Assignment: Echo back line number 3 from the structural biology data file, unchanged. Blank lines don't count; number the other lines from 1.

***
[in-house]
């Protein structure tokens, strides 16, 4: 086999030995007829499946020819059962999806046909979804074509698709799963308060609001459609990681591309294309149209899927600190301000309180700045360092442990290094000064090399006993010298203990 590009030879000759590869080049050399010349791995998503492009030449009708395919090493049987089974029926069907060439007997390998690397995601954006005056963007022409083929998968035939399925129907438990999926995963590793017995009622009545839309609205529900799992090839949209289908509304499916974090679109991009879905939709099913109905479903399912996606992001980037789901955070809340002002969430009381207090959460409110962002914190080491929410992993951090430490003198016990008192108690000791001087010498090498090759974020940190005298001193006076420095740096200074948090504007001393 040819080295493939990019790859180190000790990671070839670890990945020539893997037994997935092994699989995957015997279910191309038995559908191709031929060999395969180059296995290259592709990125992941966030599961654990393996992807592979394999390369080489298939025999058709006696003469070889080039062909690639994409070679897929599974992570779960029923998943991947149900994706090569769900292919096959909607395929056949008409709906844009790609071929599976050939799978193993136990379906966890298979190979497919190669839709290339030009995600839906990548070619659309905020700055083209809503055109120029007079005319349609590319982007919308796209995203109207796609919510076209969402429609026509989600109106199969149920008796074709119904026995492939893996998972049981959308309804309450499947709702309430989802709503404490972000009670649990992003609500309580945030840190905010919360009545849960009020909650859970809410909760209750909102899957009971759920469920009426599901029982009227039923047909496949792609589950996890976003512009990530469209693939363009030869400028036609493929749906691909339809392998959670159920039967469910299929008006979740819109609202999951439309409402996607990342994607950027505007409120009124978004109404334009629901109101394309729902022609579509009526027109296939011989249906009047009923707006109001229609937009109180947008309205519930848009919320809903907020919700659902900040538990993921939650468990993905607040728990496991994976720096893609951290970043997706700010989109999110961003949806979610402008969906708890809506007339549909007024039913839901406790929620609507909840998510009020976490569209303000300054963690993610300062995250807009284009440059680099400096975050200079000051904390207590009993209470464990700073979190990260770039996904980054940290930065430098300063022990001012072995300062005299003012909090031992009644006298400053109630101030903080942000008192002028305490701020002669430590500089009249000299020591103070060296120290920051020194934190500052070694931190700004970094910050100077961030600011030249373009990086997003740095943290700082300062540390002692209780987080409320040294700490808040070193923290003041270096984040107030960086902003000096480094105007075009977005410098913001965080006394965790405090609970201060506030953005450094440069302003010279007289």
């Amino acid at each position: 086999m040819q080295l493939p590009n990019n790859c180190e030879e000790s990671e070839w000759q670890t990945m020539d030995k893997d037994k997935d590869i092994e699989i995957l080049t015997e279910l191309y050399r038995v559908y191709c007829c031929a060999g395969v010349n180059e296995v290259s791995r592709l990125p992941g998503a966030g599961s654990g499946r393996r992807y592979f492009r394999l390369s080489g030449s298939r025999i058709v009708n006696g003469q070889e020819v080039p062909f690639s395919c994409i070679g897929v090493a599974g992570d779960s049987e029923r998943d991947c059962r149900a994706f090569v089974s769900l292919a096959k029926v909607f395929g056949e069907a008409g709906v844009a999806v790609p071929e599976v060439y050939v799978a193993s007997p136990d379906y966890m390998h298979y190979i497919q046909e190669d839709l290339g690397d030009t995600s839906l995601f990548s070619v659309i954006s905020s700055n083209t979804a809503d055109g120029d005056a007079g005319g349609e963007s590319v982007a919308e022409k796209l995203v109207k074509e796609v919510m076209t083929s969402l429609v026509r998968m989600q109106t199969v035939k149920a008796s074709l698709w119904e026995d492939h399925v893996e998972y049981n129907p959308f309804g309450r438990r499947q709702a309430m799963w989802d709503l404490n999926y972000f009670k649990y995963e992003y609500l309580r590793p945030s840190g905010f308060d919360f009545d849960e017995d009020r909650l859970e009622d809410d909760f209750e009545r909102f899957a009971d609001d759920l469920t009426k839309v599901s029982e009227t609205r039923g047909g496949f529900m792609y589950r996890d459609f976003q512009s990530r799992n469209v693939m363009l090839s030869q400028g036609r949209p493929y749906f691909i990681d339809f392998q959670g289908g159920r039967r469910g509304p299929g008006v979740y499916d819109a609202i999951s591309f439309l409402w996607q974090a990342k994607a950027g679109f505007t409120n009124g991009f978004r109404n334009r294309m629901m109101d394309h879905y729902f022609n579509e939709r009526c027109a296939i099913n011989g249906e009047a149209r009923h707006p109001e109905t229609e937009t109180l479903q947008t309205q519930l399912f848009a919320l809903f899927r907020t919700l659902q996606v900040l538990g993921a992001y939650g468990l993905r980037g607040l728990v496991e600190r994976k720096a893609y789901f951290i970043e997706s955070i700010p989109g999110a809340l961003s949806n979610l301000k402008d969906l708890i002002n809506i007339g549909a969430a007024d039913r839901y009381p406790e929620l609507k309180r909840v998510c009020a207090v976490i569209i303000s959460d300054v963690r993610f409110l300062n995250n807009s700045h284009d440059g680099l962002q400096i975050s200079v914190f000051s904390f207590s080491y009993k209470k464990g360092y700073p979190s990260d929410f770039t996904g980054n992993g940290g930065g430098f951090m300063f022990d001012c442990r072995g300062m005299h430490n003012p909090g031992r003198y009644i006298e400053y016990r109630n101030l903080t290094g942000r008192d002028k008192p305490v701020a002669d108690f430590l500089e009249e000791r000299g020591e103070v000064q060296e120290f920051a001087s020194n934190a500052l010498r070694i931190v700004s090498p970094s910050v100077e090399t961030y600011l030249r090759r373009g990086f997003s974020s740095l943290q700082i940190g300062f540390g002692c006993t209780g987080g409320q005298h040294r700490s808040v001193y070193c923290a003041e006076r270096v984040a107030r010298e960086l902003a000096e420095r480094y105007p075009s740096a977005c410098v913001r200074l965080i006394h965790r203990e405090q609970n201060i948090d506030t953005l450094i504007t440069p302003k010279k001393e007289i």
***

């Amino acid at each position: 086999m040819q080295l493939p590009n990019n790859c180190e030879e000790s990671e070839w000759q670890t990945m020539d030995k893997d037994k997935d590869i092994e699989i995957l080049t015997e279910l191309y050399r038995v559908y191709c007829c031929a060999g395969v010349n180059e296995v290259s791995r592709l990125p992941g998503a966030g599961s654990g499946r393996r992807y592979f492009r394999l390369s080489g030449s298939r025999i058709v009708n006696g003469q070889e020819v080039p062909f690639s395919c994409i070679g897929v090493a599974g992570d779960s049987e029923r998943d991947c059962r149900a994706f090569v089974s769900l292919a096959k029926v909607f395929g056949e069907a008409g709906v844009a999806v790609p071929e599976v060439y050939v799978a193993s007997p136990d379906y966890m390998h298979y190979i497919q046909e190669d839709l290339g690397d030009t995600s839906l995601f990548s070619v659309i954006s905020s700055n083209t979804a809503d055109g120029d005056a007079g005319g349609e963007s590319v982007a919308e022409k796209l995203v109207k074509e796609v919510m076209t083929s969402l429609v026509r998968m989600q109106t199969v035939k149920a008796s074709l698709w119904e026995d492939h399925v893996e998972y049981n129907p959308f309804g309450r438990r499947q709702a309430m799963w989802d709503l404490n999926y972000f009670k649990y995963e992003y609500l309580r590793p945030s840190g905010f308060d919360f009545d849960e017995d009020r909650l859970e009622d809410d909760f209750e009545r909102f899957a009971d609001d759920l469920t009426k839309v599901s029982e009227t609205r039923g047909g496949f529900m792609y589950r996890d459609f976003q512009s990530r799992n469209v693939m363009l090839s030869q400028g036609r949209p493929y749906f691909i990681d339809f392998q959670g289908g159920r039967r469910g509304p299929g008006v979740y499916d819109a609202i999951s591309f439309l409402w996607q974090a990342k994607a950027g679109f505007t409120n009124g991009f978004r109404n334009r294309m629901m109101d394309h879905y729902f022609n579509e939709r009526c027109a296939i099913n011989g249906e009047a149209r009923h707006p109001e109905t229609e937009t109180l479903q947008t309205q519930l399912f848009a919320l809903f899927r907020t919700l659902q996606v900040l538990g993921a992001y939650g468990l993905r980037g607040l728990v496991e600190r994976k720096a893609y789901f951290i970043e997706s955070i700010p989109g999110a809340l961003s949806n979610l301000k402008d969906l708890i002002n809506i007339g549909a969430a007024d039913r839901y009381p406790e929620l609507k309180r909840v998510c009020a207090v976490i569209i303000s959460d300054v963690r993610f409110l300062n995250n807009s700045h284009d440059g680099l962002q400096i975050s200079v914190f000051s904390f207590s080491y009993k209470k464990g360092y700073p979190s990260d929410f770039t996904g980054n992993g940290g930065g430098f951090m300063f022990d001012c442990r072995g300062m005299h430490n003012p909090g031992r003198y009644i006298e400053y016990r109630n101030l903080t290094g942000r008192d002028k008192p305490v701020a002669d108690f430590l500089e009249e000791r000299g020591e103070v000064q060296e120290f920051a001087s020194n934190a500052l010498r070694i931190v700004s090498p970094s910050v100077e090399t961030y600011l030249r090759r373009g990086f997003s974020s740095l943290q700082i940190g300062f540390g002692c006993t209780g987080g409320q005298h040294r700490s808040v001193y070193c923290a003041e006076r270096v984040a107030r010298e960086l902003a000096e420095r480094y105007p075009s740096a977005c410098v913001r200074l965080i006394h965790r203990e405090q609970n201060i948090d506030t953005l450094i504007t440069p302003k010279k001393e007289i």